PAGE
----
Beverage giant Diageo has today (15 April) revealed that it is investing £16m in an initiative which will see all plastic packaging removed from its Guinness, Smithwicks and Harp multipacks.
The plastic shrink wrap currently used to house the products, and the flexible plastic six-pack rings used to keep the cans together, will be replaced by cardboard sleeves and boxes, in a move which will reduce Diageo’s plastic waste footprint by 400 tonnes per year. The firm claims that this weight is equivalent to the amount of plastics used to make 40 million 500ml drinks bottles.
The new packaging will be rolled out across Ireland from August, with the UK and the rest of Diageo’s global markets where the beer lines are sold set to follow suit in 2020. Diageo has pledged to purchase all of the pulp used to make the cardboard packaging, which is classed as widely recyclable and fully biodegradable, from sustainable sources.
“Great packaging is essential for our products, as consumers expect our packs to look beautiful while being functional and sustainable,” Diageo’s chief sustainability officer and global supply and procurement president David Cutter said.
“I am proud to announce this investment, through which we have been able to combine all three. We have been working tirelessly to make our packaging more environmentally friendly and I’m thrilled with this outcome for Guinness and our other global beer brands.”
The announcement comes after rival beverage company Carlsberg replaced the traditional plastic packaging wrapped around multi-packs with a recyclable glue that sticks the cans together.
The move from Diageo builds on its global plastics strategy, which includes a headline commitment of ensuring that all plastics it uses are widely recyclable, reusable or compostable by 2025.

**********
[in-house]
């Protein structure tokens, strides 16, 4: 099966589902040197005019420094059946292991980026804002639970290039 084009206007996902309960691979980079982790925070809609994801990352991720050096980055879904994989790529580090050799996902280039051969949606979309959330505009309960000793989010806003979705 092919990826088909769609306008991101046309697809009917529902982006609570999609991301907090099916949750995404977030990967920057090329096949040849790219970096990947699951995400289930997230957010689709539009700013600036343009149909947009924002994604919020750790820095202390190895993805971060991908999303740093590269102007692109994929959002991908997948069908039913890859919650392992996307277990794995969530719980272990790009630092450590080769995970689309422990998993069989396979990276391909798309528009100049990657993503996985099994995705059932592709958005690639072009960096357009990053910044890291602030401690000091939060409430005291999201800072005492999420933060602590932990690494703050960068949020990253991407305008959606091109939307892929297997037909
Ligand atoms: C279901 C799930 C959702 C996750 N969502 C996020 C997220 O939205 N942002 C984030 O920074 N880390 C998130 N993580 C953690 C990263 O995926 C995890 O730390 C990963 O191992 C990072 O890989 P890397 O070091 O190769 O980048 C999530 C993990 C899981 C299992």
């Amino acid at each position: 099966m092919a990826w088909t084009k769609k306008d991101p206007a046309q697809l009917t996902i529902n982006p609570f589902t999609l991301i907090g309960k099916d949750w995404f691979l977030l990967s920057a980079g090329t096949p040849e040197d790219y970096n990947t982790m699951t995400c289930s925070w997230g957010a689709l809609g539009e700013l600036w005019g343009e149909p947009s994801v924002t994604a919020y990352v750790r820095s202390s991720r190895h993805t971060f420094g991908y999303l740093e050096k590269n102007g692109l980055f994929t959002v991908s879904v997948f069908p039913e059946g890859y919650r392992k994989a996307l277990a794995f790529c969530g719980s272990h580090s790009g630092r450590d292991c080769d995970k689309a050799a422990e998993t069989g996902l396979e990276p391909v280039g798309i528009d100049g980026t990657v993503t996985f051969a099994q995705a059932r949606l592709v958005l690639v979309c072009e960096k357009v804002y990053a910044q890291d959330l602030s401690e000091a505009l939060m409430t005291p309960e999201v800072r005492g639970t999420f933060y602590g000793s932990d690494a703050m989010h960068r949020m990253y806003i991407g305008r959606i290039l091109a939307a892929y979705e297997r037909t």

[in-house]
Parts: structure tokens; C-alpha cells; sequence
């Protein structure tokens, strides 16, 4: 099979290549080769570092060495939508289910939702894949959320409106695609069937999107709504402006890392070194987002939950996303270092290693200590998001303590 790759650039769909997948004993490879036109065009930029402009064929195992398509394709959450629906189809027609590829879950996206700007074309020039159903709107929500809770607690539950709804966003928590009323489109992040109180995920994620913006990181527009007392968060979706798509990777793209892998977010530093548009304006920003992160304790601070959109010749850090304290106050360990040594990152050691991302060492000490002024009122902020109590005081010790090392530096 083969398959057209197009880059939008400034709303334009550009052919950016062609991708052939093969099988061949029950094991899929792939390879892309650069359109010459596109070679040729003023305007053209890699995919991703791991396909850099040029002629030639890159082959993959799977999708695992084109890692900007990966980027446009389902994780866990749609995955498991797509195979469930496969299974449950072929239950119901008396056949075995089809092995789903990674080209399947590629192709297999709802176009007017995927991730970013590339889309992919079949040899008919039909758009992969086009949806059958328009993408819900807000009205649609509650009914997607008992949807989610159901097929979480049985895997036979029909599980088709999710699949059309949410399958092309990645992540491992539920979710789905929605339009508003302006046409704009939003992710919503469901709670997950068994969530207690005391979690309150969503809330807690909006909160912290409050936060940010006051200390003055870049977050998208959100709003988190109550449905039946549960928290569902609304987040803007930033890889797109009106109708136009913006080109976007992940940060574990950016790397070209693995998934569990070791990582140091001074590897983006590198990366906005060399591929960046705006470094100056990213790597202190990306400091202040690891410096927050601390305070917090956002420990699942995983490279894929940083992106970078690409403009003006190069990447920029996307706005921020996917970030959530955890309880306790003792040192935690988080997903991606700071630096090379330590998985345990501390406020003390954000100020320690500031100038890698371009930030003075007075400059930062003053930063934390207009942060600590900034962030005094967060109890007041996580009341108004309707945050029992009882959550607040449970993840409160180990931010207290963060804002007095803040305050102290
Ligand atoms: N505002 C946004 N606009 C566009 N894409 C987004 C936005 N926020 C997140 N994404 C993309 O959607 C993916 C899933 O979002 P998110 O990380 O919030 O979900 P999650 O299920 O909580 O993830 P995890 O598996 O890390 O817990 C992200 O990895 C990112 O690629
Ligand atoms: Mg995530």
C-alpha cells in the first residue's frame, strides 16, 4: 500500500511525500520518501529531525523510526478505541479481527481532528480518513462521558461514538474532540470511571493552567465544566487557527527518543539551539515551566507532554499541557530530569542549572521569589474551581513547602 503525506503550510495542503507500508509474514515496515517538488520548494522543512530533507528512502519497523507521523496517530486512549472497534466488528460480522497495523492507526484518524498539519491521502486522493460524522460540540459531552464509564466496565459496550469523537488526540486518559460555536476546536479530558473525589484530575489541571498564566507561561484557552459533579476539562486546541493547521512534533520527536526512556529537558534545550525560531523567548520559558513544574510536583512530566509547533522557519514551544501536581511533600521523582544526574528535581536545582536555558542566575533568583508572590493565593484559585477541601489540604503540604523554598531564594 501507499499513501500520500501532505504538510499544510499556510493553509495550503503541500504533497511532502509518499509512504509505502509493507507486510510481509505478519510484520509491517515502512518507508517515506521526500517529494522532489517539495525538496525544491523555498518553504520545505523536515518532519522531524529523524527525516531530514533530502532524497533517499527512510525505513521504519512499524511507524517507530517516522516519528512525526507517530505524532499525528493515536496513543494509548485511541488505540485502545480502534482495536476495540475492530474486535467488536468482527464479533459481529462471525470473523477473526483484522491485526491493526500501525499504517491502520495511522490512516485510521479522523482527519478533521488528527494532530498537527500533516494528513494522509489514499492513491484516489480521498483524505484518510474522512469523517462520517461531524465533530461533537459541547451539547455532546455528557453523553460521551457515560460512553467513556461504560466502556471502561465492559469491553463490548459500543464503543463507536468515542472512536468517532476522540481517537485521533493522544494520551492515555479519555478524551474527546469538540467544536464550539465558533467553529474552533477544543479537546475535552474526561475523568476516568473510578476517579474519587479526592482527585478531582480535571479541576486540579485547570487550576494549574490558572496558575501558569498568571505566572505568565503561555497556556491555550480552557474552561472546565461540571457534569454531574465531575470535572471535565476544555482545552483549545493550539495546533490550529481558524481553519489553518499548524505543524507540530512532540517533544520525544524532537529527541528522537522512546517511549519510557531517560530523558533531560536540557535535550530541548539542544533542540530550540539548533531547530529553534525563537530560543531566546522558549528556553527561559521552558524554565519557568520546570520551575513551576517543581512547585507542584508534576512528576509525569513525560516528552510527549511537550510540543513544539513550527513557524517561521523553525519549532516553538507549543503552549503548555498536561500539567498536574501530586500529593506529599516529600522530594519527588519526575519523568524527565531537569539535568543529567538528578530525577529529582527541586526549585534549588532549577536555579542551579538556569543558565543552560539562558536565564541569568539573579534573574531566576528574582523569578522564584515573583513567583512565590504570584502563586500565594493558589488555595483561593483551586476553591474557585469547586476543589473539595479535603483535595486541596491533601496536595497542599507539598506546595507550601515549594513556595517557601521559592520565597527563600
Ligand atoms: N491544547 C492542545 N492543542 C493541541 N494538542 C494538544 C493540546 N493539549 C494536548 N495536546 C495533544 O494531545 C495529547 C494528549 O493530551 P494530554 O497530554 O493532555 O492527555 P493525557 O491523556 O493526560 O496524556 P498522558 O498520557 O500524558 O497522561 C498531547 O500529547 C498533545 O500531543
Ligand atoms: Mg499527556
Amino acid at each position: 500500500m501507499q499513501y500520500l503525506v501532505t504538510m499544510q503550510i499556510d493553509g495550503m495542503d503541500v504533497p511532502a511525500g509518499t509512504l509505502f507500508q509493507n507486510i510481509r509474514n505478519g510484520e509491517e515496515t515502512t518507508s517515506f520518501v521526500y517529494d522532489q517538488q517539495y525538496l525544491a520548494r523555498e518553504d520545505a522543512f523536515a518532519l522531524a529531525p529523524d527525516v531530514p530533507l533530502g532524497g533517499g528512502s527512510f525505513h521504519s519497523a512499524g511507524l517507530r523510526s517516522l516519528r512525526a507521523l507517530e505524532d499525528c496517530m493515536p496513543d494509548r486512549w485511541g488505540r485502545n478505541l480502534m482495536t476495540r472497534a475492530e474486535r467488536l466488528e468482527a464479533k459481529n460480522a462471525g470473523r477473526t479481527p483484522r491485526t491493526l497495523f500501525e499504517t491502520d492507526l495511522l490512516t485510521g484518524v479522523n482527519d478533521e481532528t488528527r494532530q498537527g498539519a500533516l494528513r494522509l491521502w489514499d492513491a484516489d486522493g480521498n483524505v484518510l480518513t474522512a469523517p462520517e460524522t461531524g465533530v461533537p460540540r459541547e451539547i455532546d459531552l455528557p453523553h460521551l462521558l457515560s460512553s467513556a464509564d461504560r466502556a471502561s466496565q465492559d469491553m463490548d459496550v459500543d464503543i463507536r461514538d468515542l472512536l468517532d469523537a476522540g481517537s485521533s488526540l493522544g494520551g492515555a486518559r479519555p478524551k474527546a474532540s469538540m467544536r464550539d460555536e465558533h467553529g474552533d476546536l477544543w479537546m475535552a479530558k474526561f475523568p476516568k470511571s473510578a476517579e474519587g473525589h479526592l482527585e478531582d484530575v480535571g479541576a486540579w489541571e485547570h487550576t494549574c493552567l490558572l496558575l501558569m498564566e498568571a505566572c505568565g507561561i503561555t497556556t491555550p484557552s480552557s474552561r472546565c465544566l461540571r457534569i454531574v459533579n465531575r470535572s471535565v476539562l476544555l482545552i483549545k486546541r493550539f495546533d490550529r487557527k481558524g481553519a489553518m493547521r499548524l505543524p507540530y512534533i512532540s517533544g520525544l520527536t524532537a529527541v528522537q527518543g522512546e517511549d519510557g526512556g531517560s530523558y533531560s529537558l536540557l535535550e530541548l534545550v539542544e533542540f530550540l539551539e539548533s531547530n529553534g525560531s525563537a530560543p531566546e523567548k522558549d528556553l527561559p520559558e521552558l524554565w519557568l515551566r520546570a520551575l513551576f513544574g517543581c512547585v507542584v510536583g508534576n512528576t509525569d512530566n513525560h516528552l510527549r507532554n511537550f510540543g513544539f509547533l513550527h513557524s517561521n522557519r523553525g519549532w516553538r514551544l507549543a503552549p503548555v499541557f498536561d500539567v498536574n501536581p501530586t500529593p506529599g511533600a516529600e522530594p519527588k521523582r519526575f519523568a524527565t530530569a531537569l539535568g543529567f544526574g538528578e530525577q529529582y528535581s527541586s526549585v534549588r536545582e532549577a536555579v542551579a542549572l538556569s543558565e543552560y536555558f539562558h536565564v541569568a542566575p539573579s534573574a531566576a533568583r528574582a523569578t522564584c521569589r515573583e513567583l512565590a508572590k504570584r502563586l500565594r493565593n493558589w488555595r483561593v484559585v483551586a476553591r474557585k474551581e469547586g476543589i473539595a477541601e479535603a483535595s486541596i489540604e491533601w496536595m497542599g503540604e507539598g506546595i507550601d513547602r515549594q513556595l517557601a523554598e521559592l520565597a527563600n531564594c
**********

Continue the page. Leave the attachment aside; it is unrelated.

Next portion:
Diageo’s strategy additionally targets the inclusion of 40% average recycled content in plastic bottles by 2025, rising to 100% by 2030.
At present, just 5% of the firm’s packaging use by weight is accounted for by plastics, with the rest largely accounted for by recyclable aluminium cans and bottle caps, glass bottles and cardboard.
Nonetheless, it has continually shown leadership in the plastics field through a string of investments into circular economy systems and new alternative materials, complemented by a host of collaborations with other industry stakeholders. Diageo is a member of the Ellen MacArthur Foundation’s New Plastics Economy Commitment, for example, which requires it to work with more than 150 other businesses and more than 100 non-corporate stakeholders – including investors and national governments – to make the circular economy the “new normal” for plastic packaging.
More recently, the company’s African arm teamed up with Unilever, Nestle and The Coca-Cola Company to co-found the Africa Plastics Recycling Alliance. The scheme will see the founding companies collaboratively develop and implement programmes which will help communities across Africa’s Sub-Saharan region turn their localised plastic pollution problems into an environmental, social and economic opportunity.